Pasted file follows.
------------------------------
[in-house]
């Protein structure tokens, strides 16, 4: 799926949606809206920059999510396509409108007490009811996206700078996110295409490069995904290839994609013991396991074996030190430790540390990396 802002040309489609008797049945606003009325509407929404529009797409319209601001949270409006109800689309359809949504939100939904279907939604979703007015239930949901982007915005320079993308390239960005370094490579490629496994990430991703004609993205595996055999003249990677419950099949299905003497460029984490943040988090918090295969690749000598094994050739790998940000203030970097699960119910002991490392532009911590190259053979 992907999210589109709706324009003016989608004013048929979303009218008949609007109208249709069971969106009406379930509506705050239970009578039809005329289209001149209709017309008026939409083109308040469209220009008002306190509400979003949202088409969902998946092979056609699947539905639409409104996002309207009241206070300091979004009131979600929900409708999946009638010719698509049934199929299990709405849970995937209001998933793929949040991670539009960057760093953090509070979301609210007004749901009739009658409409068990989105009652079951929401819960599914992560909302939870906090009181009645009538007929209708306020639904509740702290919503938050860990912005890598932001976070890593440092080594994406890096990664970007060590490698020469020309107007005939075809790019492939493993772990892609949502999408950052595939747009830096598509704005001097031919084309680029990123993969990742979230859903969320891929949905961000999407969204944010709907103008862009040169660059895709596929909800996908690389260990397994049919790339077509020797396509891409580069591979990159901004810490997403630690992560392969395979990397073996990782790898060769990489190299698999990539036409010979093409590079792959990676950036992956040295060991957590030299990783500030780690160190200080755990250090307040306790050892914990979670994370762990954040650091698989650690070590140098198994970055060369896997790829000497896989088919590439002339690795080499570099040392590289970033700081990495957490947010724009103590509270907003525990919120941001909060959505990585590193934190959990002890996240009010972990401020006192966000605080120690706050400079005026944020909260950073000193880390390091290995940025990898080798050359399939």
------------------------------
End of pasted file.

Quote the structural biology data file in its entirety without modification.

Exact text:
[in-house]
């Protein structure tokens, strides 16, 4: 799926949606809206920059999510396509409108007490009811996206700078996110295409490069995904290839994609013991396991074996030190430790540390990396 802002040309489609008797049945606003009325509407929404529009797409319209601001949270409006109800689309359809949504939100939904279907939604979703007015239930949901982007915005320079993308390239960005370094490579490629496994990430991703004609993205595996055999003249990677419950099949299905003497460029984490943040988090918090295969690749000598094994050739790998940000203030970097699960119910002991490392532009911590190259053979 992907999210589109709706324009003016989608004013048929979303009218008949609007109208249709069971969106009406379930509506705050239970009578039809005329289209001149209709017309008026939409083109308040469209220009008002306190509400979003949202088409969902998946092979056609699947539905639409409104996002309207009241206070300091979004009131979600929900409708999946009638010719698509049934199929299990709405849970995937209001998933793929949040991670539009960057760093953090509070979301609210007004749901009739009658409409068990989105009652079951929401819960599914992560909302939870906090009181009645009538007929209708306020639904509740702290919503938050860990912005890598932001976070890593440092080594994406890096990664970007060590490698020469020309107007005939075809790019492939493993772990892609949502999408950052595939747009830096598509704005001097031919084309680029990123993969990742979230859903969320891929949905961000999407969204944010709907103008862009040169660059895709596929909800996908690389260990397994049919790339077509020797396509891409580069591979990159901004810490997403630690992560392969395979990397073996990782790898060769990489190299698999990539036409010979093409590079792959990676950036992956040295060991957590030299990783500030780690160190200080755990250090307040306790050892914990979670994370762990954040650091698989650690070590140098198994970055060369896997790829000497896989088919590439002339690795080499570099040392590289970033700081990495957490947010724009103590509270907003525990919120941001909060959505990585590193934190959990002890996240009010972990401020006192966000605080120690706050400079005026944020909260950073000193880390390091290995940025990898080798050359399939």